For professional authors, this position should, at least partially, be filled by the editor, but having people you trust around you to offer this feedback is invaluable regardless of your success. But what should you be looking for in a good critic? And, if you have been asked to give feedback to a writer-friend, what should you be aspiring to achieve with the information you give back? I come to this subject because I recently gave my nigh on complete book to a friend and received priceless feedback from him. I have, of course, given my book out to many people to read at various stages of development and I have received all kinds of feedback on it, but, partially because of the stage I am at and partially just because of the sheer quality of the information given me, this was a cut above. So let me provide some kind of cut-out-and-keep guide to what a good critic will offer.

  1. Gushing – As mentioned above, some friends will think you’ve done really well. The idea of writing 200+ pages boggles their mind so whatever story you have told, they are amazed. Either that or they are afraid to tell you they didn’t enjoy it. These people are no help at all. First things first, they must view your book as though they have plucked it off the shelf and have no emotional connection to the person who wrote it. If they can’t distance themselves they can’t be constructive because their thoughts will always be tainted by your friendship.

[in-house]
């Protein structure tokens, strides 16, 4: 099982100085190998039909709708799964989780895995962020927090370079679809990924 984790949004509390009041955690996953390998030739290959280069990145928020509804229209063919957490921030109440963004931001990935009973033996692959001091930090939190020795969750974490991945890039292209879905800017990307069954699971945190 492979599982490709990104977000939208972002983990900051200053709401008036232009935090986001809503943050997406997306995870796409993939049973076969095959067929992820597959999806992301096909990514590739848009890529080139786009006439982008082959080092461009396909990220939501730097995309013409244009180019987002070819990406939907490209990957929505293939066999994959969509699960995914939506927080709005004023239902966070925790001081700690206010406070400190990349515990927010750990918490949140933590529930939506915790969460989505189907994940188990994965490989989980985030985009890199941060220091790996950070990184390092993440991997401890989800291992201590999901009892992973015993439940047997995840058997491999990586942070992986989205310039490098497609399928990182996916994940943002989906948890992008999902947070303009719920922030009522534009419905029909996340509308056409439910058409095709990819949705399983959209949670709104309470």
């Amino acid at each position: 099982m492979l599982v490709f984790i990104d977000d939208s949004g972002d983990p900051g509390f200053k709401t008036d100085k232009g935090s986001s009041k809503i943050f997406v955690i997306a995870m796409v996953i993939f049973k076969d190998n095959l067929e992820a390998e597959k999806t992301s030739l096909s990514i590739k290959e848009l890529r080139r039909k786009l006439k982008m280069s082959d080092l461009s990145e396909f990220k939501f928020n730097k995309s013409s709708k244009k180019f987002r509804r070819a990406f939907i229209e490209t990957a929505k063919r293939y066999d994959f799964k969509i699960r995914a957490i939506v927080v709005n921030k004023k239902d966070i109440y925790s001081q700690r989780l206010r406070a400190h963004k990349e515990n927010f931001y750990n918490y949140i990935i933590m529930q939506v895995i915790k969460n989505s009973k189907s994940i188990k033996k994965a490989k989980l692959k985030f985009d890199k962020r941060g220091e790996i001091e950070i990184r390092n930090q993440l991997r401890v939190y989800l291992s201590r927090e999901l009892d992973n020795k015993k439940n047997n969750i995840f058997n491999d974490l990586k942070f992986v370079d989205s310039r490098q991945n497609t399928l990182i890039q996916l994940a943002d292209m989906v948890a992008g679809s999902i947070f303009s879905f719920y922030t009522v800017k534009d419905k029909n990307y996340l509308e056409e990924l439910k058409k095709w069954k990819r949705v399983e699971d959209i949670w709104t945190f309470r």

2. Inconsistencies – A good critic should pick out any time your book is running into inconsistencies. And I don’t just mean “His eyes were blue in Chapter 1 and Green in chapter 20”, I mean inconsistencies in character, location, action, rules (important in sci-fi where your universe may display a set of physical rules different from ours) and so on. If you are reading a book and you find any of these inconsistencies you are brought out of the experience, you start thinking about why it doesn’t make sense and you forget about the story.
  3. Tone & Voice – This should probably be 1(a) really. Books assume a certain tone and voice. You can have several if you use several narrators. A good critic will let you know if you slip out of the appropriate tone or voice, even if just for a sentence.
    These three are just the basics, however. The kinds of things most people might spot because, as I mentioned above, they bring you out of the story when you come across them. The real work is done on the more subtle aspects of the book.